In 2005, some 11 percent of students ages 12–18 reported that someone at school had used hate-related words against them, and more than one-third (38 percent) had seen hate-related graffiti at school.
In the 2005 School Crime Supplement18 to the National Crime Victimization Survey, students ages 12–18 were asked if someone at school had called them a derogatory word having to do with their race, ethnicity, religion, disability, gender, or sexual orientation and if they had seen hate-related graffiti during the previous 6 months. With regard to hate-related words, students were also asked to specify the characteristic to which the word was directed.
In 2005, some 11 percent of students ages 12–18 reported that someone at school had used hate-related words against them (figure 10.1 and table 10.1). Five percent of students reported that the hate-related words concerned their race, 3 percent reported that the words were related to their ethnicity, about 2 percent each reported that the words concerned their religion or gender, and 1 percent each reported that the words were related to their disability or sexual orientation (table 10.2). Students were also asked if they had seen hate-related graffiti at their school—that is, hate-related words or symbols written in classrooms, bathrooms, hallways, or on the outside of the school building (figure 10.1 and table 10.1). Some 38 percent of students reported seeing hate-related graffiti at school.
Students' experiences of being called specific types of hate-related words in 2005 differed according to their sex and race/ethnicity (table 10.2). Females were more likely to report gender-related hate words than were males (3 vs. 1 percent) while male students were more likely than female students to report hate words related to both race (5 vs. 4 percent) and ethnicity (3 vs. 2 percent). White students were less likely to report race-related hate words than were Black and Hispanic students as well as students whose racial/ethnic group was categorized as "Other" (3 percent of White students vs. 7 percent of Black students, 6 percent of Hispanic students, and 9 percent of Other students).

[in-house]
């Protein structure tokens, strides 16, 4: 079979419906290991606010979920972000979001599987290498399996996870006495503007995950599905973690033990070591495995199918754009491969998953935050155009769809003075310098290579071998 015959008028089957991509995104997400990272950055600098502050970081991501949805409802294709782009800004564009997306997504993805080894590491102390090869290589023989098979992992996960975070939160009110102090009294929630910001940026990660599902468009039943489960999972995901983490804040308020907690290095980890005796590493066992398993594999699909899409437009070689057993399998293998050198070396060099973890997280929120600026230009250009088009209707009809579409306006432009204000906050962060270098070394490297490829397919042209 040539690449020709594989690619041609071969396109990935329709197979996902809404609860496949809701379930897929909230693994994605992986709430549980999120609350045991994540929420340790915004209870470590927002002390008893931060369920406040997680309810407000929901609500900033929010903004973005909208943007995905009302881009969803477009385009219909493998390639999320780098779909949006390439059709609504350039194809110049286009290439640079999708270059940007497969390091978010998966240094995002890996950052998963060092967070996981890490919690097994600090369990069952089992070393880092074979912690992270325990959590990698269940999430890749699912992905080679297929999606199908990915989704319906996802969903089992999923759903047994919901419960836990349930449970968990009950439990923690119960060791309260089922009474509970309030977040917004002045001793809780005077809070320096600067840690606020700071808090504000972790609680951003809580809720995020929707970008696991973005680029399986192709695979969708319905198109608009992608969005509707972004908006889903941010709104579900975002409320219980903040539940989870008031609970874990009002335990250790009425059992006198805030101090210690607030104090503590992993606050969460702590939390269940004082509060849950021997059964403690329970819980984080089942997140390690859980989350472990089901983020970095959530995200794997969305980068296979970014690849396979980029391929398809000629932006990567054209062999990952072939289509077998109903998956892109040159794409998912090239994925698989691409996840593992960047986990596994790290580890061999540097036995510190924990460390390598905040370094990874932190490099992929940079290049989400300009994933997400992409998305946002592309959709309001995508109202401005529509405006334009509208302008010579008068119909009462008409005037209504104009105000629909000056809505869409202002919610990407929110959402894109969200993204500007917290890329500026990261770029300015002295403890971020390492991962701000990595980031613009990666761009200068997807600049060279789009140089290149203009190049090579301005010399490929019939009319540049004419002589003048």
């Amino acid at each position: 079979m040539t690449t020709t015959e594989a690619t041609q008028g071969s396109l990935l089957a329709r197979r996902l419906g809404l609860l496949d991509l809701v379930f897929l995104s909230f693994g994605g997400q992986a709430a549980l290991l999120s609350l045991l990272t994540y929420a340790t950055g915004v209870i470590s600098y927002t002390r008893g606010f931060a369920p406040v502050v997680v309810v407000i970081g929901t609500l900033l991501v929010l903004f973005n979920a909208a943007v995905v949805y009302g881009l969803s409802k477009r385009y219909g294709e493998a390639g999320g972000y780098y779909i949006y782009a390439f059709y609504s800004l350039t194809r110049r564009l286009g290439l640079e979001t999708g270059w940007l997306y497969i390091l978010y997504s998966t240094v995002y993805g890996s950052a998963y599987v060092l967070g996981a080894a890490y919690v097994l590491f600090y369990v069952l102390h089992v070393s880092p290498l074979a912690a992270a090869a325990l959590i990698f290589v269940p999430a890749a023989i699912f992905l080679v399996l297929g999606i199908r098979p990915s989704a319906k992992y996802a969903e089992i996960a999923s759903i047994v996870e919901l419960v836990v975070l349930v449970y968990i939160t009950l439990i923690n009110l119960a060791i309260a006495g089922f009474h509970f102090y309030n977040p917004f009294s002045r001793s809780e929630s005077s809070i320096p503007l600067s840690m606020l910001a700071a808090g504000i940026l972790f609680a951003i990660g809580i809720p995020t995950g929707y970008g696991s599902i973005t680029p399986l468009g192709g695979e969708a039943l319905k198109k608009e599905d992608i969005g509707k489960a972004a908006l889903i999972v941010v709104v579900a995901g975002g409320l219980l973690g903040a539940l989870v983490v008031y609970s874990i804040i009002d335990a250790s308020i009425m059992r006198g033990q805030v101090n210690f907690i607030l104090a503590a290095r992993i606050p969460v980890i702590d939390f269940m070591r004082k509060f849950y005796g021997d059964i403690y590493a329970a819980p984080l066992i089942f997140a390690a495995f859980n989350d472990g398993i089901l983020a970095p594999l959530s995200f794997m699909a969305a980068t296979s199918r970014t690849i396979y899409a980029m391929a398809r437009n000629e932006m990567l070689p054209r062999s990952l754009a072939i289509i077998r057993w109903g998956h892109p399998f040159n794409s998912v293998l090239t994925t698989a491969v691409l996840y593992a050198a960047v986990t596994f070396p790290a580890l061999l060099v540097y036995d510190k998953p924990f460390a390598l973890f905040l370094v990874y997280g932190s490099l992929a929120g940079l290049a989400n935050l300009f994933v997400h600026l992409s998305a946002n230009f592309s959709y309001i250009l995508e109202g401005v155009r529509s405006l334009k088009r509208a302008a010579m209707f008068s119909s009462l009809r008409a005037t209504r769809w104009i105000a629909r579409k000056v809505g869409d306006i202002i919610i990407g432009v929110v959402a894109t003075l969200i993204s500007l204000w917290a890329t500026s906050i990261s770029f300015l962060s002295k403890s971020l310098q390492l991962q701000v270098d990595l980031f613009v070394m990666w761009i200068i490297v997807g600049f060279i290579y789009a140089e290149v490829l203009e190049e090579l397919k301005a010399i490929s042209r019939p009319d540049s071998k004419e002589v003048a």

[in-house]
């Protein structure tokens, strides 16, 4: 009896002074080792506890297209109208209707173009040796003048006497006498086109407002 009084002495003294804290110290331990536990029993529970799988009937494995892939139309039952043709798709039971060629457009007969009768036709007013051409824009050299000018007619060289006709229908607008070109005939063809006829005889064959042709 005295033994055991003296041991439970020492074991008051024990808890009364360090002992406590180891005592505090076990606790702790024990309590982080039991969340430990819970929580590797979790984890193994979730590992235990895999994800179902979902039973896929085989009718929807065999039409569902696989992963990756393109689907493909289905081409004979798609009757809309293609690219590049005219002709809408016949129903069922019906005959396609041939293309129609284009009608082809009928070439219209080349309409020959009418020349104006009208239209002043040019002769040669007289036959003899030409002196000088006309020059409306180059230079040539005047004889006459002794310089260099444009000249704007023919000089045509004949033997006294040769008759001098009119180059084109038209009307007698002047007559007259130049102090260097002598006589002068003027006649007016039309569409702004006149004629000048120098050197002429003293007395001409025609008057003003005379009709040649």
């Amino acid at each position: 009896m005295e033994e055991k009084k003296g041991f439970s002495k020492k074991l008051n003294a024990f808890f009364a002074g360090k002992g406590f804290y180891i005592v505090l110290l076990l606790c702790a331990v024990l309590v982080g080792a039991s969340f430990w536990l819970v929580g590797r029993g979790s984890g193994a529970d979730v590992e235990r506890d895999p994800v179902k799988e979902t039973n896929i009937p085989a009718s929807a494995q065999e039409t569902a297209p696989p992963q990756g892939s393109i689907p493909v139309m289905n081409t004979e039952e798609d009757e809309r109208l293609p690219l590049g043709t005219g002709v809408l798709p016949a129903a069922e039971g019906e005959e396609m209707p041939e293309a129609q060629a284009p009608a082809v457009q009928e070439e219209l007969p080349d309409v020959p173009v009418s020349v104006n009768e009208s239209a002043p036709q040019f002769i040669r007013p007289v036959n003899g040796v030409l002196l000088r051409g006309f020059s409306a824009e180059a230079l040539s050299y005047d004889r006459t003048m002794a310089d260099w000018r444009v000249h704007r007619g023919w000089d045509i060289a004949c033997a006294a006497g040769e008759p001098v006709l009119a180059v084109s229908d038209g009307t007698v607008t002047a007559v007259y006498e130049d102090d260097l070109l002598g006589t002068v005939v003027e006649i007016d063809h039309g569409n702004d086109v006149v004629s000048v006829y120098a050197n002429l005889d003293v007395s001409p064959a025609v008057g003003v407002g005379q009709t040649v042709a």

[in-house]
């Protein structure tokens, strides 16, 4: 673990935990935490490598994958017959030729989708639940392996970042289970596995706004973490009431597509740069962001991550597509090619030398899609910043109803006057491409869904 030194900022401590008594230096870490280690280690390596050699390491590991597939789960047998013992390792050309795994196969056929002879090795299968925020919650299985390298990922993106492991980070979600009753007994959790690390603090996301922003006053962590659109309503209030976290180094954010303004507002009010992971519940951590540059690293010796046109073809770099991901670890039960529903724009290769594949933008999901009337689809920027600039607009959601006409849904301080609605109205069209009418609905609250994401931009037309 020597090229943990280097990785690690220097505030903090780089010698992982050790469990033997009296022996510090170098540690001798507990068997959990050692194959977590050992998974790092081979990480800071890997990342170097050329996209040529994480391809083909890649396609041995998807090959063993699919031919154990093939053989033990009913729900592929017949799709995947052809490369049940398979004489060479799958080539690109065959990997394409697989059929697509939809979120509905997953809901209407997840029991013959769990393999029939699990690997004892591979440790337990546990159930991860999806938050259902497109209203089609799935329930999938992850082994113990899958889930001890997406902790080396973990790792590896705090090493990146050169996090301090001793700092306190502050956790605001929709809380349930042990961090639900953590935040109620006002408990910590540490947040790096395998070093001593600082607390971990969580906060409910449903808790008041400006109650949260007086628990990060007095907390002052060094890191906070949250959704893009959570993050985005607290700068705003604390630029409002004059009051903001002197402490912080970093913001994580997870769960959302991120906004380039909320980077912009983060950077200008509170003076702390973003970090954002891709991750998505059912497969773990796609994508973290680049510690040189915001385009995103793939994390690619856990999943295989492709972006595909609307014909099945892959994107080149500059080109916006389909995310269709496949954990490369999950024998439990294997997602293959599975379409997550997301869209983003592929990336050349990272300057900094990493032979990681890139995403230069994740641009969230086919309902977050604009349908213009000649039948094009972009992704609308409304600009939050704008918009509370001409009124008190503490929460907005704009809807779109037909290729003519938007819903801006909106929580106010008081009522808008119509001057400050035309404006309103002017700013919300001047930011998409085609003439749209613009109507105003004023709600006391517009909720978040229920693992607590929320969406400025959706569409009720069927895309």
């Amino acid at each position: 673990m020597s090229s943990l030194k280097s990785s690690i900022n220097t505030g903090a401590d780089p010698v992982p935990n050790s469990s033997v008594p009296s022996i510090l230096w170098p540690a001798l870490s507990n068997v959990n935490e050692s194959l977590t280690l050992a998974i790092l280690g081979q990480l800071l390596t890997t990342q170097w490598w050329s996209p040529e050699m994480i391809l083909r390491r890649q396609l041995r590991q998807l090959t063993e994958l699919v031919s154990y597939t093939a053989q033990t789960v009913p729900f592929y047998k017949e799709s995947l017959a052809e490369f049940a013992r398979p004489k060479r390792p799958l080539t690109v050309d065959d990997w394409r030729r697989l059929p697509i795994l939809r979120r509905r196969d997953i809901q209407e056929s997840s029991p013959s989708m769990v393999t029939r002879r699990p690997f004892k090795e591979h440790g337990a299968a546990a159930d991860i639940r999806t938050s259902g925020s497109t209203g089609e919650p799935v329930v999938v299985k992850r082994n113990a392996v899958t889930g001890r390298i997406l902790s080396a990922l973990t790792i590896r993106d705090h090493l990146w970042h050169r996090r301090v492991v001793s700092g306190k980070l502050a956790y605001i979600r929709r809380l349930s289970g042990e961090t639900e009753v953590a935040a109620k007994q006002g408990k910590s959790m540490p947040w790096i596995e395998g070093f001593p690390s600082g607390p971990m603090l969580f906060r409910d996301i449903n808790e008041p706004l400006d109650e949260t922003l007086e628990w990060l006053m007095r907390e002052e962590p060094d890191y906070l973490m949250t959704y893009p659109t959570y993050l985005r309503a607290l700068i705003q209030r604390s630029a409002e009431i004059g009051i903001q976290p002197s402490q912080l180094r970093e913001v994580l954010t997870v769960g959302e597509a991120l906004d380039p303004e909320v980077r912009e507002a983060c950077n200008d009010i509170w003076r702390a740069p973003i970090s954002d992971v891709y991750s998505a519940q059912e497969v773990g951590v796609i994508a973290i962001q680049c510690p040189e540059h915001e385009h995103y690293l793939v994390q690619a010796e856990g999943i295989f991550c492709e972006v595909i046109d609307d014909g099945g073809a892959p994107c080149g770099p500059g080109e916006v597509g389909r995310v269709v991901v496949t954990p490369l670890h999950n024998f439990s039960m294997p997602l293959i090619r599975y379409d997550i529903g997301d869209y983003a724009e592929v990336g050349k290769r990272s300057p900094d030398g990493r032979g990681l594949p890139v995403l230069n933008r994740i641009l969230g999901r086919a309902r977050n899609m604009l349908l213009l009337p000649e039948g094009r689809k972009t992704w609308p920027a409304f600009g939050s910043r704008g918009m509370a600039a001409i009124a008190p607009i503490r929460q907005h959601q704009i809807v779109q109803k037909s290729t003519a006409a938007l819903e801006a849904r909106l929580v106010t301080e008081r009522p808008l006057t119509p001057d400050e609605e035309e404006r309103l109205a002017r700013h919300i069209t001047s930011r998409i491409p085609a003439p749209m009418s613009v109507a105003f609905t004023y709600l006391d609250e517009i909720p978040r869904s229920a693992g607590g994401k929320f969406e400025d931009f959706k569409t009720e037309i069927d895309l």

In 2005, measurable differences were found in students' reports of being called hate-related words and seeing hate-related graffiti according to the urbanicity and sector of their schools (figure 10.1 and table 10.1). Suburban students were less likely than both urban students (9 vs. 12 percent) and rural students (9 vs. 15 percent) to report being called a hate-related word. Public school students were more likely than their private school counterparts to report being called a hate-related word (12 vs. 7 percent) and seeing hate-related graffiti (39 vs. 18 percent).